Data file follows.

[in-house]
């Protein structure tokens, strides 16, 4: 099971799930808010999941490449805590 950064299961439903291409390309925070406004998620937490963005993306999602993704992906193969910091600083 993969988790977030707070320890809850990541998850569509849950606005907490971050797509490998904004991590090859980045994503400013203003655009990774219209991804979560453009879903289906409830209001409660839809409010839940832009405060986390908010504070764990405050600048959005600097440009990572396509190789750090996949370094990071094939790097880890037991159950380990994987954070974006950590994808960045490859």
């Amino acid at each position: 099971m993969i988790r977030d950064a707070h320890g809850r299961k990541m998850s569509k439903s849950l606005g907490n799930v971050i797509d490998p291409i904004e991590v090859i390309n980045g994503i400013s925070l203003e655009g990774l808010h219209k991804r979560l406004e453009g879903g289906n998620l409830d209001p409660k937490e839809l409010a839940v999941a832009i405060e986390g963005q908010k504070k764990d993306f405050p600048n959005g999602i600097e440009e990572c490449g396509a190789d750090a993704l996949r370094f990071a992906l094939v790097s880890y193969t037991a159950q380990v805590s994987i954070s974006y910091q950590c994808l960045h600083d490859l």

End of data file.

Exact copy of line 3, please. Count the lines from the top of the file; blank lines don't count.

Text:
């Amino acid at each position: 099971m993969i988790r977030d950064a707070h320890g809850r299961k990541m998850s569509k439903s849950l606005g907490n799930v971050i797509d490998p291409i904004e991590v090859i390309n980045g994503i400013s925070l203003e655009g990774l808010h219209k991804r979560l406004e453009g879903g289906n998620l409830d209001p409660k937490e839809l409010a839940v999941a832009i405060e986390g963005q908010k504070k764990d993306f405050p600048n959005g999602i600097e440009e990572c490449g396509a190789d750090a993704l996949r370094f990071a992906l094939v790097s880890y193969t037991a159950q380990v805590s994987i954070s974006y910091q950590c994808l960045h600083d490859l």